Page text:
Brewing is many things – an art, a way of life, an escape from the crushing monotony of human existence. But, above all, creating beer from base ingredients is a science. Not just because of the biological reactions involved, as the yeasty micro-organisms do their thing; but due to the hissing pipes, impenetrable terminology and hitting things with rubber mallets. At the core of science is the concept of experimentation – planning something that might (or might not) be interesting, working out how to test it, and seeing what happens. However, other than adding new ingredients or brewing different styles, beer-making is often as rigid as possible – everything has to be measured out, calibrated and made exact. In short, the process of brewing doesn’t often lend itself to experimentation.
Last week, however, as part of the 30 days of IPA promotion in Edinburgh, there was exactly that opportunity for three Scottish breweries. To test the theory of whether transportation affected the original India Pale Ales, a fitting experiment had been devised. Each brewery (Caledonian, Tryst and Barney’s) produced a beer, which was split into two batches. One was conditioned on land, as per normal – the other decanted into a barrel (two wood, one aluminium) and placed on the deck of The Reaper, a Fifie Drifter that promptly set sail around the Scottish coast for seven weeks. All six casks were then served to the public at the Counting House, with the opportunity to ascertain any difference open to the general public.
Of course, the worst thing that could have happened for the experiment was that there would be no discernable difference between the two aged beers. However, it was immediately obvious that this would not be an issue – the first beer up (Deuchars IPA) looked fundamentally different from the first moment of pouring. The landward version was clear, classic Deuchars – everyone knows what they are going to get there – but the sea-aged beer was incomparable. Hazy, tart, vanilla, cedar and sandalwood. The effect of the wooden cask was hugely apparent – as was the other old-time barrel aged beer on offer, Tryst’s Raj IPA. Land Raj was a belter – deep orange, caramel and pineapple; the maritime equivalent oaky, varnish, vanilla and balsawood.
It was fascinating. Even the non-wood sea-born cask (Barney’s Volcano IPA) was extremely different – the clear golden honeysuckle (I’d not had the Volcano before, and it was something of a revelation) of the land-based beer was completely muted on the sea-born, which was softly floral, and with a slightly bitter nip. Obviously, the effect was lessened as the wooden flavours hadn’t been present to permeate the beer (and how, with the other two) – but as a control, it proved to be very interesting. Sitting with two CAMRA stalwarts, they made the note-worthy point that the sea beers lost condition as you drank, whereas the land beers held up far better as you went along.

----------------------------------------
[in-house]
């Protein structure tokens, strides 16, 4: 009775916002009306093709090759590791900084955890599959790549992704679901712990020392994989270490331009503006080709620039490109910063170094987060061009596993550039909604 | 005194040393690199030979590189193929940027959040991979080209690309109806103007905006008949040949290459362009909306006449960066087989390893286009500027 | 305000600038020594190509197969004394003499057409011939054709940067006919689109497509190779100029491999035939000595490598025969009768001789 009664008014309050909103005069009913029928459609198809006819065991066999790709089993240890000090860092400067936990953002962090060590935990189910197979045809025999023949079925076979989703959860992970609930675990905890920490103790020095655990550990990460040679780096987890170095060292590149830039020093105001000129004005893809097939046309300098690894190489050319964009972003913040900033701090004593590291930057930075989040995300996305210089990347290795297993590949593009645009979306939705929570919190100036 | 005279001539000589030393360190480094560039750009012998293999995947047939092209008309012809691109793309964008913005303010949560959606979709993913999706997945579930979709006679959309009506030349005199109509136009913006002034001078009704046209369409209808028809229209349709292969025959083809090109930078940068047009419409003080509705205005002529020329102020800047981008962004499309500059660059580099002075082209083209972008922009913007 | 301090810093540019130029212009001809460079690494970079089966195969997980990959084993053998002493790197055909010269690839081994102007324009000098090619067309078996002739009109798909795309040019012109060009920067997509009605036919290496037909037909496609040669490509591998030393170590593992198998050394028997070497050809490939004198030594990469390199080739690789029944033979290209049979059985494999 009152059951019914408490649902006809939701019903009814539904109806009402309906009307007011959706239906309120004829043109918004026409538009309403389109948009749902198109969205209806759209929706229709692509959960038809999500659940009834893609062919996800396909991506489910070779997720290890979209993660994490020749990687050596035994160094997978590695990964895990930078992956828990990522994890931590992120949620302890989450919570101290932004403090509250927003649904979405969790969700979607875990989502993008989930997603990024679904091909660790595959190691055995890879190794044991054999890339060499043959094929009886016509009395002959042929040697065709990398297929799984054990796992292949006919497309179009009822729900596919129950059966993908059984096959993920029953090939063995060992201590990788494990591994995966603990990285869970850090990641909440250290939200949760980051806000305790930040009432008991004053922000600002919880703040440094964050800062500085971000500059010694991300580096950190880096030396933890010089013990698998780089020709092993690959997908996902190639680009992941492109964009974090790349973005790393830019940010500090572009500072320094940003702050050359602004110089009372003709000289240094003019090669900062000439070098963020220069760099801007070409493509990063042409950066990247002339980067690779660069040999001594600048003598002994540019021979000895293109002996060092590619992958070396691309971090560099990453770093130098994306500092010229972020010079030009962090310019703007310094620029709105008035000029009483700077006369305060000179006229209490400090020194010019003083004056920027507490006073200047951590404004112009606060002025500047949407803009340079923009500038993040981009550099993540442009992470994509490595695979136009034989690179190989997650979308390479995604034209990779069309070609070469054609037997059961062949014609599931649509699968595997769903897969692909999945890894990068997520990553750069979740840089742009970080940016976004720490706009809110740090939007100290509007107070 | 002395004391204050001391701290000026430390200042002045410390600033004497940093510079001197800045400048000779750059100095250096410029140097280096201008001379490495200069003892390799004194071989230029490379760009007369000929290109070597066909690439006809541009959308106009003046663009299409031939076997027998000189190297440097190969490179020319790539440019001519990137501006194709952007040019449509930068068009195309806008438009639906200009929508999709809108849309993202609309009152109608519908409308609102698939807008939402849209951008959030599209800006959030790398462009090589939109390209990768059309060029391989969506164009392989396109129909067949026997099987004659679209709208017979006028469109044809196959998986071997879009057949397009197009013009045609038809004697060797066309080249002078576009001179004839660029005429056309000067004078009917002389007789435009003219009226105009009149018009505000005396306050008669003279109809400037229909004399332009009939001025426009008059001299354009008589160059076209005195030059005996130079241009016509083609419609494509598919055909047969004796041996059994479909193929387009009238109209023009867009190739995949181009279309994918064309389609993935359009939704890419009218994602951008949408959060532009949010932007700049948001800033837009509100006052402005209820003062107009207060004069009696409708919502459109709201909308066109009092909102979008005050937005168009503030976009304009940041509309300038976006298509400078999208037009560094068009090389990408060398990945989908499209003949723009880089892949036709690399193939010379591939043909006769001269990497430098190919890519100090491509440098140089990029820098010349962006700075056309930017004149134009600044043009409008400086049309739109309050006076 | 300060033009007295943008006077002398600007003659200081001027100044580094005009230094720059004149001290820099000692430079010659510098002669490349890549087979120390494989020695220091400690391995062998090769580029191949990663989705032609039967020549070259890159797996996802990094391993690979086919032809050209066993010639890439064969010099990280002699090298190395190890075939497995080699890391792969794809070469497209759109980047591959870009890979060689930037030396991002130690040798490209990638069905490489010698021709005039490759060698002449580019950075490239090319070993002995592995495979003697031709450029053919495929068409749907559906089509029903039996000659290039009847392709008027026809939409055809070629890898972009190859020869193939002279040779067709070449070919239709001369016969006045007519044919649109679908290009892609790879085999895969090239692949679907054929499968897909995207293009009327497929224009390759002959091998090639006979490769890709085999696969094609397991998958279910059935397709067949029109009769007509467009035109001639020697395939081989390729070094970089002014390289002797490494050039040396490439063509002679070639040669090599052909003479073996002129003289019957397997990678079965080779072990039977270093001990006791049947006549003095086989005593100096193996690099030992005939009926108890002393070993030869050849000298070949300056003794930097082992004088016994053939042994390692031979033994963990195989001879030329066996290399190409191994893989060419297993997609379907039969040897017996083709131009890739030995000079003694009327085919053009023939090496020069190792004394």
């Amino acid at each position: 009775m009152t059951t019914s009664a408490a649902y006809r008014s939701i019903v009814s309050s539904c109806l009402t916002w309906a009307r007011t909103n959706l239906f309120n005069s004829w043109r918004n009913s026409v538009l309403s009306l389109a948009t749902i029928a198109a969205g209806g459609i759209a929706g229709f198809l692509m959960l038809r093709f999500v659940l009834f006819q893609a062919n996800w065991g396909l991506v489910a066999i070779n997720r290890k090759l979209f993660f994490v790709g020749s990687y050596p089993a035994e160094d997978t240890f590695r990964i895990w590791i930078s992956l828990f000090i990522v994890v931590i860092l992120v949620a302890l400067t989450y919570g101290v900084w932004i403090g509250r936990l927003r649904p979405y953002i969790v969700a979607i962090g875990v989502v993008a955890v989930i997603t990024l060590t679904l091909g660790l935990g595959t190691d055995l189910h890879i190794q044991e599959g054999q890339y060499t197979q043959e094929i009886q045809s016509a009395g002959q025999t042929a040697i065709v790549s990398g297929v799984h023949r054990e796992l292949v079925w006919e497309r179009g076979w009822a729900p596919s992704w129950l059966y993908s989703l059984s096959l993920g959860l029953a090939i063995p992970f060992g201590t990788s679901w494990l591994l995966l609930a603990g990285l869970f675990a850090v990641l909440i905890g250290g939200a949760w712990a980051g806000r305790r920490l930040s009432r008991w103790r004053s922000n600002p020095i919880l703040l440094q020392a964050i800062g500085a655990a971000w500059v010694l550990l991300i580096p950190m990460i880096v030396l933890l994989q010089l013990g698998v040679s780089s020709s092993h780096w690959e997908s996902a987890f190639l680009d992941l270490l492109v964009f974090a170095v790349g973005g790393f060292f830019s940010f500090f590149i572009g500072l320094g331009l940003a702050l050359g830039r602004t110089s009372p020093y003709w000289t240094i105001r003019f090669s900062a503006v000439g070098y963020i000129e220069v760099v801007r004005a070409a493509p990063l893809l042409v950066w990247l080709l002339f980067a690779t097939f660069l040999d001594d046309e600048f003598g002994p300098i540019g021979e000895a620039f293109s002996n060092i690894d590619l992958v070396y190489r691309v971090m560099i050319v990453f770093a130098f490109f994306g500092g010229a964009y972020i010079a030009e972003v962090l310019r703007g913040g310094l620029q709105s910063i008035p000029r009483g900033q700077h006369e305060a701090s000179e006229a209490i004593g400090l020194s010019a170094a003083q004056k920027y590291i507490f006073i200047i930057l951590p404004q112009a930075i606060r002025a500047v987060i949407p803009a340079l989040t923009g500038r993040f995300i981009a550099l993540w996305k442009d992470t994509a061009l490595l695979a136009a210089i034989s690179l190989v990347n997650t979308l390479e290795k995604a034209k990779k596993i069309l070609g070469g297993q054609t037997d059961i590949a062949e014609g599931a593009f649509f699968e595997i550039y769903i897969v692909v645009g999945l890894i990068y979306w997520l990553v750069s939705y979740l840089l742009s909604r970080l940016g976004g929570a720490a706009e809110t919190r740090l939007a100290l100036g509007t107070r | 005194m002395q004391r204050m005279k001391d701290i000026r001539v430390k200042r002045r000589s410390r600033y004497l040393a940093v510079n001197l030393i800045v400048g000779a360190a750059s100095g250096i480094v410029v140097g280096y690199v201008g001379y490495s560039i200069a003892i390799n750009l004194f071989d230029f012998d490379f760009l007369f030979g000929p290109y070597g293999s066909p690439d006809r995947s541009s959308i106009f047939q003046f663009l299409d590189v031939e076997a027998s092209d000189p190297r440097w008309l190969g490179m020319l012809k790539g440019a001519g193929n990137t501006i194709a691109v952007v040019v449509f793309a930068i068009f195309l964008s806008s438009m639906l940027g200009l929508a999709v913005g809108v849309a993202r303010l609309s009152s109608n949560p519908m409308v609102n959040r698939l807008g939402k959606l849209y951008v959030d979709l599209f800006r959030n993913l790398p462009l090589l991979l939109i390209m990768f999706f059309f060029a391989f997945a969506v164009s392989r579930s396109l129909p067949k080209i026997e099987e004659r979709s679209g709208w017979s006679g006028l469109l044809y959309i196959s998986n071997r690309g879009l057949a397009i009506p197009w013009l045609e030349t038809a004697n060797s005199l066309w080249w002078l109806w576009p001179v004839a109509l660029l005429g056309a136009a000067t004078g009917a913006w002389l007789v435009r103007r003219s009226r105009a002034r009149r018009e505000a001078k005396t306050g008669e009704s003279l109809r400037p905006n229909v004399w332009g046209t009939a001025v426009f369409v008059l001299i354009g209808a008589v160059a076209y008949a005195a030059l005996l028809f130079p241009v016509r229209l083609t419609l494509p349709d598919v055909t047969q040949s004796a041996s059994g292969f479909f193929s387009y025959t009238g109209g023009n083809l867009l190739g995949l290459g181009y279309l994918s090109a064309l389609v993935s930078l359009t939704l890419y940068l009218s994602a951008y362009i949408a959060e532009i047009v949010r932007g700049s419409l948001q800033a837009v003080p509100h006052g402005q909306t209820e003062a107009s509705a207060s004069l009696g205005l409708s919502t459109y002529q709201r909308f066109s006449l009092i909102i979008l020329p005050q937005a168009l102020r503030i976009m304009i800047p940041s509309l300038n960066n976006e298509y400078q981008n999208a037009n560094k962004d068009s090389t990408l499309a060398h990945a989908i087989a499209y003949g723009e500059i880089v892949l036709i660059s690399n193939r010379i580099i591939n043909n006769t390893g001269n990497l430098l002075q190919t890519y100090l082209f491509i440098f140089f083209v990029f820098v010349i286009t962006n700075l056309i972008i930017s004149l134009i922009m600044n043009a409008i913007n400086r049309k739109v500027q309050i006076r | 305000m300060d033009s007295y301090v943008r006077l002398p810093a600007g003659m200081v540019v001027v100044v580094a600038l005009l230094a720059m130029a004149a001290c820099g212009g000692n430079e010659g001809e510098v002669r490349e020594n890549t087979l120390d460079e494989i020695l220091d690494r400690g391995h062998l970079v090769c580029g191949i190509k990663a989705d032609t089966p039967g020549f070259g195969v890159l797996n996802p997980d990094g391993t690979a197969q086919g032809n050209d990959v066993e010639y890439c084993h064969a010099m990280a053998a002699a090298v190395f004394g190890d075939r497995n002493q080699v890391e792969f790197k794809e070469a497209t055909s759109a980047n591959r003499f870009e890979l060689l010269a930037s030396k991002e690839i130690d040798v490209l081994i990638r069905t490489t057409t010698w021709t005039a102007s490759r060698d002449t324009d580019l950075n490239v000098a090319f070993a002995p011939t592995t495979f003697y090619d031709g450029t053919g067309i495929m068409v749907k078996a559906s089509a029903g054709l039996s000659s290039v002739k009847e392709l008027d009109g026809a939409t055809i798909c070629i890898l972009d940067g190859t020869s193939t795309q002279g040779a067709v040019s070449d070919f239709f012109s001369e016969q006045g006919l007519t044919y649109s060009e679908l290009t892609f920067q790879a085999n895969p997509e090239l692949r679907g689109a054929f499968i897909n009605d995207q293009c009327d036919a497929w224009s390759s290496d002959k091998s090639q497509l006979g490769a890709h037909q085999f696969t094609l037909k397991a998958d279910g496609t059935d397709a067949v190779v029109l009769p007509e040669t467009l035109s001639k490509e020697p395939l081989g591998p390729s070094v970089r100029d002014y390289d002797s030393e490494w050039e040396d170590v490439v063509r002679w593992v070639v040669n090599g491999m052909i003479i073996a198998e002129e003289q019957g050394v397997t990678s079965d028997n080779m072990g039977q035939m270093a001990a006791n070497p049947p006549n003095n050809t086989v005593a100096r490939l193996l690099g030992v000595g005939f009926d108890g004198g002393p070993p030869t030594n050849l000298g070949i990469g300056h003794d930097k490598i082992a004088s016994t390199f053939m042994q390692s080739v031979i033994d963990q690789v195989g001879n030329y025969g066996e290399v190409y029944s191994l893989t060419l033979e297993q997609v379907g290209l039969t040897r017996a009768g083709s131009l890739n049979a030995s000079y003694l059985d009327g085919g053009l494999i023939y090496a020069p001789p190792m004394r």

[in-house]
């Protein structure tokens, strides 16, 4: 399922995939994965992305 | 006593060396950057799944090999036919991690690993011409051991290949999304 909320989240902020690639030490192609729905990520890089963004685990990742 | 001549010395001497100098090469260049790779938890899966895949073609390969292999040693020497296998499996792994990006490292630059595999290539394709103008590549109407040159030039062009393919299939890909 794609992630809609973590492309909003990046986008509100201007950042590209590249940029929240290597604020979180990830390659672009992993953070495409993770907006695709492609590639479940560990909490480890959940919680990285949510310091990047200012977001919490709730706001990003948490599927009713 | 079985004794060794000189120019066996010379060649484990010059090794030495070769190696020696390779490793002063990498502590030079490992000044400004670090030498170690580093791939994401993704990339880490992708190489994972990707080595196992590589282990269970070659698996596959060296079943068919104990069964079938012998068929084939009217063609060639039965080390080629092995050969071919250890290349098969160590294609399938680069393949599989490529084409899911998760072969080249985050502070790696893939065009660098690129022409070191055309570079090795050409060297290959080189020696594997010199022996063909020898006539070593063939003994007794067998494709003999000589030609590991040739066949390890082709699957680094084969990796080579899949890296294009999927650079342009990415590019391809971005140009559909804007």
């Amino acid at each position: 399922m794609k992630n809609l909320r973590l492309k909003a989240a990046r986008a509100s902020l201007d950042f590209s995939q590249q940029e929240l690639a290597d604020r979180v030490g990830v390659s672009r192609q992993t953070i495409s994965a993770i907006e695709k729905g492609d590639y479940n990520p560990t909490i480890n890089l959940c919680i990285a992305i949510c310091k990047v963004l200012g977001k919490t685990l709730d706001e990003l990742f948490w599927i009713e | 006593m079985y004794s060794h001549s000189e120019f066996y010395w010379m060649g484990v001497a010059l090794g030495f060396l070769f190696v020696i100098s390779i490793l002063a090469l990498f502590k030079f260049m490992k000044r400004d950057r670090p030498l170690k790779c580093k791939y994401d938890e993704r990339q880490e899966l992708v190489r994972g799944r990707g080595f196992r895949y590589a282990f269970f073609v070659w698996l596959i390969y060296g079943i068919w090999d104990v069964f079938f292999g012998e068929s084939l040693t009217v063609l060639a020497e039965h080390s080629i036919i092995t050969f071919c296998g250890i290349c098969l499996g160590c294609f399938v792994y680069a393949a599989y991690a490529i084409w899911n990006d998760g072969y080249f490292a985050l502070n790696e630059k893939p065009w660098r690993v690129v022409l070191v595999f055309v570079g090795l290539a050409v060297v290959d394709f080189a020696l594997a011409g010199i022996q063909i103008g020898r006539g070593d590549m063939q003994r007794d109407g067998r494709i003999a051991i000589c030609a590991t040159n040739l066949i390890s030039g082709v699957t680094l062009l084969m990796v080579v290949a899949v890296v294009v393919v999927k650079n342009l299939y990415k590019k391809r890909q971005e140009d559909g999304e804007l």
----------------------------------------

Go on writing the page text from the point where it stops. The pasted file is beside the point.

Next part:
So, what did this experiment tell us? Well, primarily the effect wooden casks have on session-strength beer. The action of the waves on The Reaper clearly agitated the flavours from the wood, and into the beer. The best way I can put it is to imagine the smell of freshly cut timber – that’s what Deuchars Sea and Raj IPA Sea tasted like, albeit with some mellow sweetness in there. It would have been interesting to have a wooden cask on land for the amount of time the test took place, maybe, to test the true effect of the sea swell. Also, the organisers were hoping for some temperature change to the sea-bound casks to replicate the voyage to the sub-continent, but March in the Scottish islands isn’t exactly Kolkata.
Certainly, those that were there, including representatives from the breweries involved, were fascinated with how the sea beers turned out (all the attention was being focused on that side of the bar). Due to all the differences, subtle or unavoidable, it might not be hugely comparable to the long sea-based journey that India Pale Ale took – but for a genuine beery experiment, it was fascinating and definitely worthwhile.